Cookie policy notice

By continuing to use this site you agree to our cookies policy below:
Since 26 May 2011, the law now states that cookies on websites can ony be used with your specific consent. Cookies allow us to ensure that you enjoy the best browsing experience.

This site is intended for health professionals only

At the heart of general practice since 1960

Dinah's on a pet topic – fat patients and their equally fat dogs

Monday

Late for PCT meeting. Had to take cat to

vet – tail hanging by a thread, blood everywhere (violent mouse chase). Tail had been injured before Christmas but cat seemed to recover, although wound might have been a bit infected...

Vet saw me as an 'extra' – I waited 10 minutes. Said he would amputate tail, although it might have been saved if infection had been treated sooner. Guilty, I asked if he would report me to the RSPCA: if fat dogs are now illegal, what about neglected cats? He said GMC might be more appropriate in view of missed infection!

Calmed down when I realised he was joking so we exchanged views on the UK epidemic of obese dog owners who also inflict it on their pets and kids. Agreed to e-mail diet sheet for him to give owners.

In the rush to get to PCT meeting, forgot to collect cat.

Tuesday

Picked up cat – extra charge for overnight stay. Now wish I'd gone for the insurance.

Surgery. Trying to set up clinic for CHD primary prevention scheme; we'd signed up to LES to screen obese smokers' BPs and cholesterol but practice nurse wants to cut hours (interviewing potential replacement this afternoon). Managed to see a few fatties who all require a statin according to JBS2, plus nicotine replacement. Can already see the prescribing budget going up in smoke.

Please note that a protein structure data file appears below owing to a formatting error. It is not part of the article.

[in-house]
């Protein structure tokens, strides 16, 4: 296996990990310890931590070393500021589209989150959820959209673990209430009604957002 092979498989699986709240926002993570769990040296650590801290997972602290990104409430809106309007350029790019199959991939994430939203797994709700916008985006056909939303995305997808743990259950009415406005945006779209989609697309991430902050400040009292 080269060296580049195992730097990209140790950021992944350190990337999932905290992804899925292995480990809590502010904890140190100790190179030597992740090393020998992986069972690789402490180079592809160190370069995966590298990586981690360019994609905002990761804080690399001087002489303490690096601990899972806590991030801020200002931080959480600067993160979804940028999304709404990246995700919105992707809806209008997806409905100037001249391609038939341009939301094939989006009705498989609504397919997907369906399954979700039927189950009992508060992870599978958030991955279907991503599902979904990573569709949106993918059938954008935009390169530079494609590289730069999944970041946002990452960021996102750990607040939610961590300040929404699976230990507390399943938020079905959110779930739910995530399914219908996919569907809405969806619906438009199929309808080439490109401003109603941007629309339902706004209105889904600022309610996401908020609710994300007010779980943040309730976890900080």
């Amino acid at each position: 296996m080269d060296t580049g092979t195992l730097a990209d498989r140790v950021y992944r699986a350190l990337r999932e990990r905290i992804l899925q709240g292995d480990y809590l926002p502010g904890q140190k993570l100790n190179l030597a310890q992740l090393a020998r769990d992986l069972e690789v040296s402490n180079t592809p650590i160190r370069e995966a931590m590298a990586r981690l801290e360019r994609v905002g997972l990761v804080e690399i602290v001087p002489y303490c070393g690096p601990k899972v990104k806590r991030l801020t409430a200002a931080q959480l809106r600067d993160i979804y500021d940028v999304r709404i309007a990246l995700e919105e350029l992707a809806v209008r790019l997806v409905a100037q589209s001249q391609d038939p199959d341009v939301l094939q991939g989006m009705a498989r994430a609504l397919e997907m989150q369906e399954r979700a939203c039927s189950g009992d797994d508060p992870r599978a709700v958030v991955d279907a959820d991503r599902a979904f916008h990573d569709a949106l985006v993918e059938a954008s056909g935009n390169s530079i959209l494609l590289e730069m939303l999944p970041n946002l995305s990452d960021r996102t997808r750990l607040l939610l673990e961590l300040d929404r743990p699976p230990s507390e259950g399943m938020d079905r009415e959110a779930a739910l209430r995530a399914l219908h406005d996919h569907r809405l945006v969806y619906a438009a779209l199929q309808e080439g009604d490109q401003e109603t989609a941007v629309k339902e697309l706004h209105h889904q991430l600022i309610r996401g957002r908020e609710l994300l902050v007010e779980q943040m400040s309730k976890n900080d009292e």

Brainwave: as pet owner's BMI is obviously key to whole family obesity, could we set up weight management service for pets with vet doing outreach clinic in back of surgery? Might attract extra clients for both parties. Children could take dogs to local park with youth worker while parents wait for GTT results.

Good news – new nurse is keen to start soon: she will fit in well and has a dog.

Ask my kids for advice on obese pets:

boys keen to participate, designing mini-Olympics. Daughter says I should lead by example and shed several kg – and can she have the green top I can't get into? Retire to study with red wine to think about it.

Friday

PBC group meeting (wear green top). Commissioning for Heath Improvement. Apparently, obesity costs the NHS at least £5m per year; not sure how that is reflected in PBC budgets or who will get savings! We are dangerously near UK obesity epicentre (Easington) and there are hundreds of patients on our lists whose weight/BMI is not even recorded. If 22 per cent of the population is obese I have 600 on my list alone (but only 150 on the obesity register).

Realise I'm fighting a losing battle. Give green top to daughter.

Dinah Roy is a GP in Spennymoor, chair of Sedgefield PBC group and co-PEC chair of County Durham PCT

Rate this article 

Click to rate

  • 1 star out of 5
  • 2 stars out of 5
  • 3 stars out of 5
  • 4 stars out of 5
  • 5 stars out of 5

0 out of 5 stars

Have your say